You know those scenes in movies where some horrid murderer is straining as they press the pillow over the person’s face and all you can see are legs and torso tossing and arms flailing trying to fight back, trying to breathe – that absolute fight to live? That’s what it’s like to put the mask on Allistaire’s face and keep it there. Her cries are guttural and she tenses her body and flails her arms. She writhes. She is angry and terrified. She is fighting to live but her fight may actually result in her death. As I hold the mask down and oscillate from trying to be gentle and comforting to raging angry myself, I think of algebra. I think about how if A = B and B = C, then A = C, except in this case it’s more like A = R. If I cannot keep this mask on Allistaire, she will die of cancer. Sounds extreme but if Allistaire does not get this Ribavirin and thus get rid of the RSV quickly, her transplant will be delayed and if it is delayed she would have to have more chemo which could destroy her organs or could not work and the cancer could grow. If she does not have this transplant Allistaire will die. A = R. Extreme, I know. So, as we both feel the sweat on our brow and our hearts beat fast and we tussle under this plastic tent, I am also keenly aware that Allistaire’s possible death wears her own face. In these hours in the darkened room, with vents and hoses and tubes, Allistaire’s foe wears her own face. What makes this all together worse is that as I try to fight off this illness that could be the death of my beloved, I look into her eyes and see her face. It feels like I am fighting her, because I am even though I’m really fighting the foe that lurks inside, behind the face. We lay opposing one another. She behind the crinkly clear plastic, eyes black and wide in the dark and locked to mine, and on she screams as I lay outside the plastic, my arm inside firmly holding the mask in place. It feels like I am in opposition with the one upon whose side I so solidly stand. I want to be holding her close, pushing back the scary stuff instead of locked in this fight with her.
I thought yesterday morning from 6-8am was the worst two hours I had ever had with Allistaire, until 2-4pm yesterday. I fought Allistaire for two solid hours, with out 20 seconds of relief, despite doubling the dose of Ativan to try to get her more sedated. At the end of the two ours I fled the room, my face blotchy red and eyes puffed from hard crying. My unbuckled sandles slapped the floors as I ran out of the Unit. I went to the nearest bathroom and threw my shoes against the wall and clenched my fists and screamed a silent tantrum.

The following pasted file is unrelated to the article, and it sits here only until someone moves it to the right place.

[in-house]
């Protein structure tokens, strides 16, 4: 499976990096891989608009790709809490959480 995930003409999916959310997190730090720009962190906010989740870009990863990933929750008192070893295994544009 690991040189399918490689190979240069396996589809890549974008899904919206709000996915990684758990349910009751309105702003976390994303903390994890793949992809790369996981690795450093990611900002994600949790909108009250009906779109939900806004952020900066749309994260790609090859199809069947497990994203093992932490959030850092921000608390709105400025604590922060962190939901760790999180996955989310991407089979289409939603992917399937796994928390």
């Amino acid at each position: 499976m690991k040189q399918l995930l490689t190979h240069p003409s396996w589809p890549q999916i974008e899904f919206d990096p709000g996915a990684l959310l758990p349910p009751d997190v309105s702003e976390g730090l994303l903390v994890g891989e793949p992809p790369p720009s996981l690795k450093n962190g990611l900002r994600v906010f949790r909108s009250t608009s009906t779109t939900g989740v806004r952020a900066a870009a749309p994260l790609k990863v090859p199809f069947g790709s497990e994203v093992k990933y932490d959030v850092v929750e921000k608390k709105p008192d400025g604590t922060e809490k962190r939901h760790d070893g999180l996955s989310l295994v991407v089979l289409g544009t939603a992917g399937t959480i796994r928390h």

I wrote the above last Saturday. It was an awful day and I haven’t had a chance to write since then. Ribavirin is an absolute time sucker, consuming 9 hours of every day plus all the prep time and repeated conversations with Respiratory Therapists and their supervisors to get all the kinks worked out. And it’s still going. Today marks the 7th day of Ribavirin with a total of 72 hours so far. But I am elated to report that the last several days of Ribavirin have been literally worlds different from a week ago. On that horrid Saturday afternoon I did not know how I could possibly keep going. I would do anything under the sun for Allistaire but that I did not know if I could really do. There had to be a better way and clearly the doubled dose of Ativan did not work. Turns out Allistaire had what the docs refer to as a “paradoxical,” reaction. She reacted in the polar opposite way from how the drug should impact her. So we decided on a different approach. We dropped the Ativan altogether and upped the Benadryl to the maximum possible dose. WOW – what a difference! It worked! She slept. She didn’t fight. She didn’t move all over the place and make the mask come off incessantly! It felt like a miracle straight down into my lap from heaven. So for those of you, of which I know there are so, so many, thanks for praying even when you had silence from my end! These days I actually ask Allistaire to sit up in bed and help me fit the mask on her face so that it is comfy. She says, “okay mommy,” and up she sits. I put the mask on her face and she adjusts it so it feels right and back she goes under the tent and curls up on her right side, often with doggie propped under her head as a pillow. I still lay beside her for each two-hour dose but she actually adjusts the mask herself periodically as she sleeps to make sure it is on right. At the most she cries a few minutes at the beginning of the dose because she doesn’t like the smell at first and sometimes toward the last 15 minutes or so she is weary of the strap around her head and the pressure on her nose. What an utter relief! Especially since the infectious disease doc says there may be more Ribavirin in her future.